SZ: Yes, and precisely, the attraction of anti-Semitism is that it gives a face to the enemy-at least the modern form of anti-Semitism.

JA: So the Russians want a figure of the enemy, and they may not find the actual one clear enough?

SZ: Yes, this is what I'm afraid of. But it does not matter if you find it or not, you construct it, you invent it. They are already doing it.

JA: Who is the enemy then ?

SZ: Usually it is the national enemy, it is another nation.

JA: Any other nation ?

SZ: Any other, but usually connected to Jews. In Yugoslavia it's usually a combination of enemies. The standard idea is that when two big nations confront each other-this is the typical formula of Eastern European conflict-you simply do not put the blame directly on the other nation. You say instead that the other nation is so bad and attacking us because behind it there is the Jew pulling the strings. You always split the enemy. For example in Yugoslavia it works with Serbians, with Croations, etc. You say they" were corrupted, spoiled by the Jews, who really pulled the strings from behind. This is a nice paradox. Even in the Soviet Union now, the hard-level Russian-nationalist anticommunists try to explain communism itself in terms of anti-Semitism, communism as a Jewish invention. For example, the modern Russian anti-Semites will quickly tell you how almost all members of Lenin's Politburo were Jews. In other words, there is a stage of spontaneous ideology in the East: putting the blame for everything on communism is no longer the national sport. Now it is to put the blame on the Jew, or on another nation behind communism itself. I don't like this revival of small ethnic nations in Eastern Europe. I see a dangerous proto-fascist potential here, a very serious possibility; I don't think it is an illusory abstract possibility. This first democratic enthusiasm is now over, and people are radically disappointed and returning to private life. It is the Spinozist machine at work. In spontaneous American ideology, the Japanese are constructed as an enemy that functions in an almost anti-Semitic way, because in anti-Semitism, the Jew is everywhere and nowhere; you can never localize him. They can be hidden everywhere. They are perceived as being all around, the ones who penetrated everything.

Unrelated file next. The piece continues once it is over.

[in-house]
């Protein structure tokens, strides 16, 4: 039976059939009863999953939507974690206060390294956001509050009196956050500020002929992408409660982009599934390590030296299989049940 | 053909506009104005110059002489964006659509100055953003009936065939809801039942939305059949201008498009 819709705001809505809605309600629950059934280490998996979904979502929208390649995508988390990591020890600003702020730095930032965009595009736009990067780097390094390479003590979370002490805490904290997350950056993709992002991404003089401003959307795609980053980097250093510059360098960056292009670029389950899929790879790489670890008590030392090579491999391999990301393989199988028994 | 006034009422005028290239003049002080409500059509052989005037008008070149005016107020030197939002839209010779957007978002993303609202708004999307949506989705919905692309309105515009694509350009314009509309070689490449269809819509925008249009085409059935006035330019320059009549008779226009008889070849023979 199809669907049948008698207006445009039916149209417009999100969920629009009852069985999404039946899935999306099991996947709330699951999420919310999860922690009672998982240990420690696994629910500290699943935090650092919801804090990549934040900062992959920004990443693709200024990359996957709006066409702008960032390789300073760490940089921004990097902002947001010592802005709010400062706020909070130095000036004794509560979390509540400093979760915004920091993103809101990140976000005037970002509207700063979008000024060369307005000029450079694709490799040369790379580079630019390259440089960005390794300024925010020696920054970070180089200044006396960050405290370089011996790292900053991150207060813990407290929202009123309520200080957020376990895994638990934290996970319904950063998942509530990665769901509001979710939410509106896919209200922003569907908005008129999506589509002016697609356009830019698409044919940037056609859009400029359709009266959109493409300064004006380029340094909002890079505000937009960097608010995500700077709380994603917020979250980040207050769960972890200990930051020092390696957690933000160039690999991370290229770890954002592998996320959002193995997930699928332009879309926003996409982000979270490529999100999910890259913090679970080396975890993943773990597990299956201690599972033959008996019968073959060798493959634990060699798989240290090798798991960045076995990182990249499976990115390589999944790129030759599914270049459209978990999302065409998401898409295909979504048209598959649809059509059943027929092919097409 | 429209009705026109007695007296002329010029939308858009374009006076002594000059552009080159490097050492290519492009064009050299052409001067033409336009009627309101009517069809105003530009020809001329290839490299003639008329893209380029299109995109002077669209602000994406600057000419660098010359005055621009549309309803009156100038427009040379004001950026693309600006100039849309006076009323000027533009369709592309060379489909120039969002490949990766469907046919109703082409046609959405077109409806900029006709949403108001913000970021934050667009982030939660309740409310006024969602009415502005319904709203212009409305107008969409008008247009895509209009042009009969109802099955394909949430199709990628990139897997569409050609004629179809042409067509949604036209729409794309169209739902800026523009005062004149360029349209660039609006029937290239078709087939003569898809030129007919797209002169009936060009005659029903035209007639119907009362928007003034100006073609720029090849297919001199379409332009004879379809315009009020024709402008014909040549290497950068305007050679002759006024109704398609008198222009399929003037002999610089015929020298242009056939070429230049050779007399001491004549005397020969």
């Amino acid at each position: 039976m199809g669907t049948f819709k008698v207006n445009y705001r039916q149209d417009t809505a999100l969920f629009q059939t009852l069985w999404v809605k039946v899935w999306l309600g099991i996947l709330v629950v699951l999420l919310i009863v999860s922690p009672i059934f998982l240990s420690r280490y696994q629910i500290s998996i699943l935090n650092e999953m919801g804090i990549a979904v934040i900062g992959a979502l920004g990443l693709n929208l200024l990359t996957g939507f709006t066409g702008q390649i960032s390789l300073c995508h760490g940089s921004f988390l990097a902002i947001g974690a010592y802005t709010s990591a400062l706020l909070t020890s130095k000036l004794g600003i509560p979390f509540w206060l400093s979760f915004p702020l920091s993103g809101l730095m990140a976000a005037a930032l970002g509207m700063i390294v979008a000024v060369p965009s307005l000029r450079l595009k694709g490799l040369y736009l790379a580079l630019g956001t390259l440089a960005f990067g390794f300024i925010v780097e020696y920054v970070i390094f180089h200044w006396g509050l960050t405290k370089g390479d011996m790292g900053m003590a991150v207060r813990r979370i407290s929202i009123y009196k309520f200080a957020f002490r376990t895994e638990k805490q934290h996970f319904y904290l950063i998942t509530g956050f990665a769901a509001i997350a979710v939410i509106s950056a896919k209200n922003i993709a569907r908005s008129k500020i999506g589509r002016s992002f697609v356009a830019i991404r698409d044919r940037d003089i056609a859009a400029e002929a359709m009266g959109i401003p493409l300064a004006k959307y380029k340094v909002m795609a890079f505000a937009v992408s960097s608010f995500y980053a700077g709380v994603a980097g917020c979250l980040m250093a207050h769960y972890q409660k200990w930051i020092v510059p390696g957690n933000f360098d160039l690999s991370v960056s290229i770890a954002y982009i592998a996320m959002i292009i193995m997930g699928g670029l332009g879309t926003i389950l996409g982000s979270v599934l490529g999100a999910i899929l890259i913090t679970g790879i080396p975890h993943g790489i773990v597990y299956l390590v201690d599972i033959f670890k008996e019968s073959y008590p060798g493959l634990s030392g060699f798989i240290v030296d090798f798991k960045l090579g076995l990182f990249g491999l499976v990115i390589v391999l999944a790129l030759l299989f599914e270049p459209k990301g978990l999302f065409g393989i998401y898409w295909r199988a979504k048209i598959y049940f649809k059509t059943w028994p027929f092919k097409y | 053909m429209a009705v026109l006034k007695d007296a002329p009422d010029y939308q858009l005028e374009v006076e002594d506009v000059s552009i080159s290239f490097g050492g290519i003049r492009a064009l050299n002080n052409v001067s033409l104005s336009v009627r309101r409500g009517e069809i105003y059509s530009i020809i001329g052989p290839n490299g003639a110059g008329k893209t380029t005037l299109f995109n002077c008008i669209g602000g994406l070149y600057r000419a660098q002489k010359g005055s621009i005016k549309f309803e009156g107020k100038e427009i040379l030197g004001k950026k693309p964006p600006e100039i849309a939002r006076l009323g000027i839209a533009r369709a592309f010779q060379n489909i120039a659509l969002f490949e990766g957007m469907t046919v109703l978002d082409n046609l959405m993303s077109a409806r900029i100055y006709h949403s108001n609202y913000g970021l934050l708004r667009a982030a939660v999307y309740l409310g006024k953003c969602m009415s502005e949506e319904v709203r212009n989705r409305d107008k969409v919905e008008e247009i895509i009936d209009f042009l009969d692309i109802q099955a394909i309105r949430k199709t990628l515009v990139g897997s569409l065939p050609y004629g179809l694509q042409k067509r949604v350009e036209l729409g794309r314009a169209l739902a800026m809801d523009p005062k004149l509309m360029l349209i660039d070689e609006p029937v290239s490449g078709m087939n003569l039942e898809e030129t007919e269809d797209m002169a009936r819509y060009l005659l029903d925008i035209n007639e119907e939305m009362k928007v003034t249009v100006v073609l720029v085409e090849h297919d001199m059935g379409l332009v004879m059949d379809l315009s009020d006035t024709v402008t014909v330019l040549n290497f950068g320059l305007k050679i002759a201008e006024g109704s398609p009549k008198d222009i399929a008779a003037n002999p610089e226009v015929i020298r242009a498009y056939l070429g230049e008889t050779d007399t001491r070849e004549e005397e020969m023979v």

JA: This kind of enemy is nevertheless identified.

SZ: But not clearly identified. This is a crucial point of anti-Semitism in Nazi propaganda. It is more complicated than it may appear, because in anti-Semitism fantasy space, the Jew is not simply somebody with such-and-such a corrupted or whatever nature. In anti-Semitism, the Jew represents a nation that has no proper nature, has no proper character, which can mix. There is nothing horrible about having Chinese neighborhoods, Little Italy, etc. As long as you have these distinct entities, it's all right. The problem is that surplus element that is everywhere and nowhere. The standard role attributed to the Jew in Europe is here, up to a point, taken by Japanese. The second point is about the obsession even in American media, that Japanese don't know how to enjoy properly, that they work too much, the idea that the Japanese relationship to enjoyment is somehow strange other than ours, not normal, disturbed. I am always struck how in the American media they report this with regularity. Even the Japanese government tries to teach the Japanese how to enjoy more. For example, they are now ordered to take regular holidays.

JA: The problem is that they enjoy their work?

SZ: This is the idea, this is the ultimate racist fantasy. And here Lacanian psychoanalysis can teach us a lot, because the basic Lacanian idea is that the ultimate point of racism is not this kind of (as it is usually explained) clash of symbolic identification, cultural values, or whatever. As it was developed by Jacques-Alain Miller in Extimite, racism ultimately concerns the Other's relationship to enjoyment. Ultimately what bothers you in the Other is the way he or she enjoys. And not only the obvious ways-like, for example, the primitive, white sexual fantasies of black sexuality.